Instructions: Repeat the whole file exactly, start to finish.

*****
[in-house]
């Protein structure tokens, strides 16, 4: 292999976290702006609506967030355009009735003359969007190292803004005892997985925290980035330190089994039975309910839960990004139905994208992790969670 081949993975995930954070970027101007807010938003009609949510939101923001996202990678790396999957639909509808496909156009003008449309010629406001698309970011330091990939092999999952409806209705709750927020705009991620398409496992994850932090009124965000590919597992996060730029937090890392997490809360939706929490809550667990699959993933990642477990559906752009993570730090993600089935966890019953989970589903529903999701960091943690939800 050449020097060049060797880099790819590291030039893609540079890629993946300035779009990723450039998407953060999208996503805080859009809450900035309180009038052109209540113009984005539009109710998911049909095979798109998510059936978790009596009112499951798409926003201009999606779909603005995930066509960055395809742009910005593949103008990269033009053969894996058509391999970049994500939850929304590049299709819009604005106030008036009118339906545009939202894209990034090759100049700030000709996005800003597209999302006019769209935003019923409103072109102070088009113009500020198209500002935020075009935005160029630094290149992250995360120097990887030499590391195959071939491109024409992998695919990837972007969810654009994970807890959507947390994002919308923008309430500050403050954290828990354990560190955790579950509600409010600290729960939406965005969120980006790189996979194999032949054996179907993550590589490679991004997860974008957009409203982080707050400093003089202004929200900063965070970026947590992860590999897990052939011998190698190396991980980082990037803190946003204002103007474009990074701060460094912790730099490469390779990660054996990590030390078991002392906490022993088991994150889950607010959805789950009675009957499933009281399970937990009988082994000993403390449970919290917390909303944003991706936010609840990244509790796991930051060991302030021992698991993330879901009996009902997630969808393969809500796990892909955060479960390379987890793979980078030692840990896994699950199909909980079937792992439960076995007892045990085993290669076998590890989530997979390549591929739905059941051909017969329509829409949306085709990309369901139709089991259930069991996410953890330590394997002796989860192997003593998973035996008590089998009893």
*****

[in-house]
């Protein structure tokens, strides 16, 4: 292999976290702006609506967030355009009735003359969007190292803004005892997985925290980035330190089994039975309910839960990004139905994208992790969670 081949993975995930954070970027101007807010938003009609949510939101923001996202990678790396999957639909509808496909156009003008449309010629406001698309970011330091990939092999999952409806209705709750927020705009991620398409496992994850932090009124965000590919597992996060730029937090890392997490809360939706929490809550667990699959993933990642477990559906752009993570730090993600089935966890019953989970589903529903999701960091943690939800 050449020097060049060797880099790819590291030039893609540079890629993946300035779009990723450039998407953060999208996503805080859009809450900035309180009038052109209540113009984005539009109710998911049909095979798109998510059936978790009596009112499951798409926003201009999606779909603005995930066509960055395809742009910005593949103008990269033009053969894996058509391999970049994500939850929304590049299709819009604005106030008036009118339906545009939202894209990034090759100049700030000709996005800003597209999302006019769209935003019923409103072109102070088009113009500020198209500002935020075009935005160029630094290149992250995360120097990887030499590391195959071939491109024409992998695919990837972007969810654009994970807890959507947390994002919308923008309430500050403050954290828990354990560190955790579950509600409010600290729960939406965005969120980006790189996979194999032949054996179907993550590589490679991004997860974008957009409203982080707050400093003089202004929200900063965070970026947590992860590999897990052939011998190698190396991980980082990037803190946003204002103007474009990074701060460094912790730099490469390779990660054996990590030390078991002392906490022993088991994150889950607010959805789950009675009957499933009281399970937990009988082994000993403390449970919290917390909303944003991706936010609840990244509790796991930051060991302030021992698991993330879901009996009902997630969808393969809500796990892909955060479960390379987890793979980078030692840990896994699950199909909980079937792992439960076995007892045990085993290669076998590890989530997979390549591929739905059941051909017969329509829409949306085709990309369901139709089991259930069991996410953890330590394997002796989860192997003593998973035996008590089998009893």